4. The regenerative rotary pump recited in claim 3 wherein a screen is disposed between said fuel tank and said inlet and said vapor bleed is exposed to said fuel tank outside said screen.
This invention relates generally to rotary pumps and, more particularly, to regenerative pumps in automotive fuel pump applications.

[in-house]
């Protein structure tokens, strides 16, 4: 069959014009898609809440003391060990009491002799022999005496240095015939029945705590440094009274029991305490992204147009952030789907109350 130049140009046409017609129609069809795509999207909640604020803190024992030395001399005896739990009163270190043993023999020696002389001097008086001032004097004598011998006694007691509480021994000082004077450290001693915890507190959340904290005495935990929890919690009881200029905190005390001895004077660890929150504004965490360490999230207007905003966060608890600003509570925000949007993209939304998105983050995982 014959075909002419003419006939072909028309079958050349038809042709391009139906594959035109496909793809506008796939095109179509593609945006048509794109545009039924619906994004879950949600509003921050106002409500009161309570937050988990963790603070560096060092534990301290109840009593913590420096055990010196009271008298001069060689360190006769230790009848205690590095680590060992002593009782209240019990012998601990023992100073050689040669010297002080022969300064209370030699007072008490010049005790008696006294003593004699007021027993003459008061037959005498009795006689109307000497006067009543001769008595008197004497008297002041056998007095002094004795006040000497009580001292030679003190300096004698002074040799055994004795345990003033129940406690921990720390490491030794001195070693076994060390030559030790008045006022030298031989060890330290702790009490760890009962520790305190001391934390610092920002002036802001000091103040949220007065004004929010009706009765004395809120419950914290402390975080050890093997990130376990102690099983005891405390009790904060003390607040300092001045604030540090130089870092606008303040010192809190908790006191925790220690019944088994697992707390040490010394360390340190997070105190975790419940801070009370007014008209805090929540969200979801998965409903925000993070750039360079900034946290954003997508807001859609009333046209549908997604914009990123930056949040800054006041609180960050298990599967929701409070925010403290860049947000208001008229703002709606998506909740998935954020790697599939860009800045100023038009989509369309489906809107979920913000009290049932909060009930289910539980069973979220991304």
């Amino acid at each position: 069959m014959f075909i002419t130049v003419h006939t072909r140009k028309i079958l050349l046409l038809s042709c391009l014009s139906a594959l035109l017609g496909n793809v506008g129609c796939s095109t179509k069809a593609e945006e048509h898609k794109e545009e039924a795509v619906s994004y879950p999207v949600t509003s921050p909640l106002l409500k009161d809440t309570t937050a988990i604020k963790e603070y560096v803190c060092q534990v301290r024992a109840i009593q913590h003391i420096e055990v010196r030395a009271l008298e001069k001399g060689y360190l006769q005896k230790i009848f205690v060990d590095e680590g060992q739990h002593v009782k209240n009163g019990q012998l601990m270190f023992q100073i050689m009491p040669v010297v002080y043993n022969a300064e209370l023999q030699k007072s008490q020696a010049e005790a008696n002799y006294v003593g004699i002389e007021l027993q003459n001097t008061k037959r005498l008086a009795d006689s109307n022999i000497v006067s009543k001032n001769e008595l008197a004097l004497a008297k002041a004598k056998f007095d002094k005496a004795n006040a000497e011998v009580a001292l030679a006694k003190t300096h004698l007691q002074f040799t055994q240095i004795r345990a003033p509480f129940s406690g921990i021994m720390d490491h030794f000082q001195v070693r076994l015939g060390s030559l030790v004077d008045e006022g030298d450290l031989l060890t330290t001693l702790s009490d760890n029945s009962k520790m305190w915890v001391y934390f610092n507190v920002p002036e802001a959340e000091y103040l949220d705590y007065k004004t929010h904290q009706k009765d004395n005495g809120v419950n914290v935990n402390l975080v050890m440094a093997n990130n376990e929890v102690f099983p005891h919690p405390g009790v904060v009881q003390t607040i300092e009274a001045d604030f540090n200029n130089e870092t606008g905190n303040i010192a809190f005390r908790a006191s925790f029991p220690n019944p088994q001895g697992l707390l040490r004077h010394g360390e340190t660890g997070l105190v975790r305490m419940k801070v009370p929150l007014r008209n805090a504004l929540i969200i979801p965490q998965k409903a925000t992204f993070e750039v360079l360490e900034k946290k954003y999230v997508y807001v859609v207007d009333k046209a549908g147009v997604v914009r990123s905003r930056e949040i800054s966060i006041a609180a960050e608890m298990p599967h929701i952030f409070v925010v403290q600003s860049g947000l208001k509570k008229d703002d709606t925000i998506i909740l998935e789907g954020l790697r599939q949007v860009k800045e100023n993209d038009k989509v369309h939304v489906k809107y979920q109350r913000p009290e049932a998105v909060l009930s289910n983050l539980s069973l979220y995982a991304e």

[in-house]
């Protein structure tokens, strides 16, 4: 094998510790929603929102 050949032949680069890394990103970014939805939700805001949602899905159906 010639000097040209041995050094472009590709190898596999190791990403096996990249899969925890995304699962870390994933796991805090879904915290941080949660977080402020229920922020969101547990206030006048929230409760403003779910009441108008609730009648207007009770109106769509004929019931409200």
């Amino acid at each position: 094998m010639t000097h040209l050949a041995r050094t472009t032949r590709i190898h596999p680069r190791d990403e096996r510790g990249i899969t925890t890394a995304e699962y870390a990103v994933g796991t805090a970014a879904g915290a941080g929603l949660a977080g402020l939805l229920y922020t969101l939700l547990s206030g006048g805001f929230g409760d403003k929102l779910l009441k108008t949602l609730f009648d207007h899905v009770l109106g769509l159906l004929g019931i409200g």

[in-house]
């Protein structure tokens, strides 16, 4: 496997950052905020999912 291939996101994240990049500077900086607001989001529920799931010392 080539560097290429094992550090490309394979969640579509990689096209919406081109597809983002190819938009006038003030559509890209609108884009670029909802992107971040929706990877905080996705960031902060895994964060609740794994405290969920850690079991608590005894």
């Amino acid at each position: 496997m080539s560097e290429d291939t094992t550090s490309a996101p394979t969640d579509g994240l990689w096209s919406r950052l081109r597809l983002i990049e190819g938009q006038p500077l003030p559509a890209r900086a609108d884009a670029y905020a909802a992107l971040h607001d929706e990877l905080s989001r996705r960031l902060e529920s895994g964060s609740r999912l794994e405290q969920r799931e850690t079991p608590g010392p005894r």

In so-called regenerative rotary pumps, a disc-shaped impeller with vanes around its circumference rotates at relatively high speed in a housing having a donut-shaped pumping chamber enveloping the circumference of the impeller. The pumping chamber is interrupted by a reduced cross-section portion, commonly referred to as a stripper, which separates a pumping chamber inlet from a pumping chamber discharge. During each revolution of the impeller, the vanes motivate fluid from the inlet to the discharge while interacting with the surrounding pumping chamber to boost the pressure of the fluid at the discharge. The stripper isolates the discharge from the inlet except for individual volumes or slugs of high pressure fuel trapped between the vanes as they traverse the stripper and any blow-by or leakage across the stripper through the running clearance between the impeller and the housing. Under high ambient temperature conditions or high gasoline fuel temperature in automobile fuel pump applications, high pressure gasoline trapped between the vanes and/or leaking across the stripper may flash to vapor near the pumping chamber inlet and create a jet stream cavitation effect disturbing the flow characteristics at the inlet. A regenerative pump according to this invention includes a stripper which relieves the pressure of the trapped gasoline to minimize the jet stream cavitation effect.